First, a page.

It’s an unfortunate and troubling fact that many children have more to be concerned with at school these days than simply whether or not they’ll pass their latest test. While the last thing they should have to worry about is their own safety at school, violence on school grounds is an all-too-common occurrence that can happen in many forms. Most recently as seen in the tragic shooting in Omaha, Nebraska just a few weeks ago.
Consider, for example, the following Centers for Disease Control and Prevention (CDC) statistics taken from a sample of high school students in 2009:
11.1% reported being in a physical fight on school property in the past 12 months
5% did not go to school at least once in the previous 30 days because they felt unsafe either at school or on their way to or from school
5.6% reported carrying a weapon on school property on one or more days in the previous 30 days
7.7% reported being threatened or injured with a weapon on school property at least once in the previous 12 months
Motivating kids with learning disorders can be a tough job – as if it wasn’t hard enough to motivate your kids to study for school and their exams!
It can be hard to inspire kids who have learning difficulties – I know because my daughter has dyslexia and my son has severe reading difficulties. Sometimes I get so frustrated I feel like I’m ready to burst! And then again it can be sad, because it hurts seeing my children self esteem sink because they’re comparing themselves to others.
Luckily, there are a lot of ways you can motivate kids with learning disorders to continue learning – and keep yourself in check. Here I have summarized 4 key points that have helped me, and my kids, to put the fun back into it.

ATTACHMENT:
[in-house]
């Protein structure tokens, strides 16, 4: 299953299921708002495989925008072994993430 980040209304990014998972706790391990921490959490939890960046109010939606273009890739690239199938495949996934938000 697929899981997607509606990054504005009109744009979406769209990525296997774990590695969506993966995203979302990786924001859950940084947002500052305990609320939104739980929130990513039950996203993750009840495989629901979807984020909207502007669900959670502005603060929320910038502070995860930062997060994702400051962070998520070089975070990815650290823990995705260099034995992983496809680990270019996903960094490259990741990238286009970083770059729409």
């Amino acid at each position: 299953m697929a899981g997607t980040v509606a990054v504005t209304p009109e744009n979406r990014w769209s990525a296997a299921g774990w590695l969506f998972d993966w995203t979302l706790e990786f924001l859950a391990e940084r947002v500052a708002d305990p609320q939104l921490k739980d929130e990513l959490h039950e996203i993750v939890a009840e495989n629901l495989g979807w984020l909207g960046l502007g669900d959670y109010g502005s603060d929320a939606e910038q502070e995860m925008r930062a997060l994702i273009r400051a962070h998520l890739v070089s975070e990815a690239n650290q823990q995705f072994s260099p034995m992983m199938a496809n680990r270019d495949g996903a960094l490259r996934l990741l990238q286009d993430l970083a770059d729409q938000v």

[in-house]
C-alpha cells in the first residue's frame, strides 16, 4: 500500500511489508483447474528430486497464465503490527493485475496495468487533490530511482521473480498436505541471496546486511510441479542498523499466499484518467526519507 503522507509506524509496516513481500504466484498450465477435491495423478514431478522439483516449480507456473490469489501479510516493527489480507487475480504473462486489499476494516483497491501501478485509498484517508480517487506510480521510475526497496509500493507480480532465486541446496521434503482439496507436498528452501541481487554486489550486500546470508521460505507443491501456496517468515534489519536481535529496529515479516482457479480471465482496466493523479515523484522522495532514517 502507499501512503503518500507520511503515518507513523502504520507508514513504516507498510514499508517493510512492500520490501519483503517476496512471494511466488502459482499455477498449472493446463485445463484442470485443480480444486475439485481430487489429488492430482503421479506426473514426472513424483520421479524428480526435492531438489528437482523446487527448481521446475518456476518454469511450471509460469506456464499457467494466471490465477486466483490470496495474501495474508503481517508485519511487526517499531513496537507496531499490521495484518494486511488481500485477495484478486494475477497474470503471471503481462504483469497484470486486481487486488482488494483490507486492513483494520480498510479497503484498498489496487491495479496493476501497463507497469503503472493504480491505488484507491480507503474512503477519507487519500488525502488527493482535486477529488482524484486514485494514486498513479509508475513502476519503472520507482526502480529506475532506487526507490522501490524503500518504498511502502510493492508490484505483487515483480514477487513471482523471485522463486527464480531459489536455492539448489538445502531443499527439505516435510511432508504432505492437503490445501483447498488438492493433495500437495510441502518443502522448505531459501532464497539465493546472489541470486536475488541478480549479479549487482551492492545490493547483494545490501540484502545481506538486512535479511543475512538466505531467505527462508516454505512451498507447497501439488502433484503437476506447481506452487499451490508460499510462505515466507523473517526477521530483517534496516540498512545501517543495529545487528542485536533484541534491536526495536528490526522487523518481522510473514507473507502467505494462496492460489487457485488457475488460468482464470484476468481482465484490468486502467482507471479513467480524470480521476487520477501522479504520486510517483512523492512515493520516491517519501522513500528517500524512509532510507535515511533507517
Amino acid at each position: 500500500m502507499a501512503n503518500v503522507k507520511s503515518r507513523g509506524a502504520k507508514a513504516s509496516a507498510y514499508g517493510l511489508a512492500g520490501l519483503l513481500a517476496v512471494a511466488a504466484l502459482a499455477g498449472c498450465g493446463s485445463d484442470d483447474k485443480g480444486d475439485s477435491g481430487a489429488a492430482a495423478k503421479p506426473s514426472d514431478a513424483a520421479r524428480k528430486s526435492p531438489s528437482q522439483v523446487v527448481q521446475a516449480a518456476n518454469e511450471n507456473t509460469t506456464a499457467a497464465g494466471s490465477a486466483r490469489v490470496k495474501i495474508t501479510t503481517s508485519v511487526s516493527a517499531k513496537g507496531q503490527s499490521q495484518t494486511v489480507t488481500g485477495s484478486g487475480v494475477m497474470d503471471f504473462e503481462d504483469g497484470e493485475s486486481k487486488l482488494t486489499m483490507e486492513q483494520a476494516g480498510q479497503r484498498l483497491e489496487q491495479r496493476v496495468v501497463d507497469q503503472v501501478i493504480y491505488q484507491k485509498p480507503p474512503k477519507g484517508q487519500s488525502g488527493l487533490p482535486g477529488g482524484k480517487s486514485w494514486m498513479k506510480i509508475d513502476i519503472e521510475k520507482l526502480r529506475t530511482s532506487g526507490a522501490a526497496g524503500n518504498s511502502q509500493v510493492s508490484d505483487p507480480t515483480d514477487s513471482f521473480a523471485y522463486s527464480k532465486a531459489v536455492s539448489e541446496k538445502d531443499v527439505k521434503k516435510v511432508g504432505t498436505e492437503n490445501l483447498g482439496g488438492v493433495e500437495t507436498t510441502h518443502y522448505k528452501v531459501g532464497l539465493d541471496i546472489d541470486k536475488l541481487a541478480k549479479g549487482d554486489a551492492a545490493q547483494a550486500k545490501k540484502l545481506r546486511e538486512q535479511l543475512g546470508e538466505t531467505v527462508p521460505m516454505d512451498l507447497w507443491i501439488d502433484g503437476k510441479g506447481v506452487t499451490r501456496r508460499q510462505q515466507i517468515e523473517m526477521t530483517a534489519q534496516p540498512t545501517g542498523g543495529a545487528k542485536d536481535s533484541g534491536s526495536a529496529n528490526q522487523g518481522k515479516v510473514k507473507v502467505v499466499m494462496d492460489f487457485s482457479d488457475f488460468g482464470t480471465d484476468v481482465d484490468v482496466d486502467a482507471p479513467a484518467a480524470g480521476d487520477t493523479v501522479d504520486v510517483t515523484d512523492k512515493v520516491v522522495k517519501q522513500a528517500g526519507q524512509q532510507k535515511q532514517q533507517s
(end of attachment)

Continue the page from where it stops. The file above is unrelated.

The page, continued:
Why does test time cause students so much stress? Some students may suffer from test anxiety causing stress, others may not not have prepared properly causing stress while others have a fear of failure. Managing your stress level is a huge factor in determining your success not only on tests and exams but also in life. This article will provide a seven step layout you need to know when preparing for final exams. Decreasing stress levels becomes easier when you are well prepared for tests and exams.
The first step is to start studying well in advance of the test or exam date, the best method is to start at least a week or two in advance. The second step is to find a quiet place free of distractions and study at that same exact spot every time you study. Studying in a quiet spot will increase your focus and increase test performance. The next step is to review your notes everyday immediately after class. If you take an hour out of your day everyday and just review the notes written in class imagine how much time you will save when the review time comes around.
There is always a time when we have to engage in a certain competition kind of situation; a situation in which we have to deal with champions. And, when we talk about champions, award plaques might sometimes include.
The thing about award plaque should involve our consideration regarding the type of achievement made and the one receiving the award. There are at least three questions you should ask to yourself before making your award plaques purchase.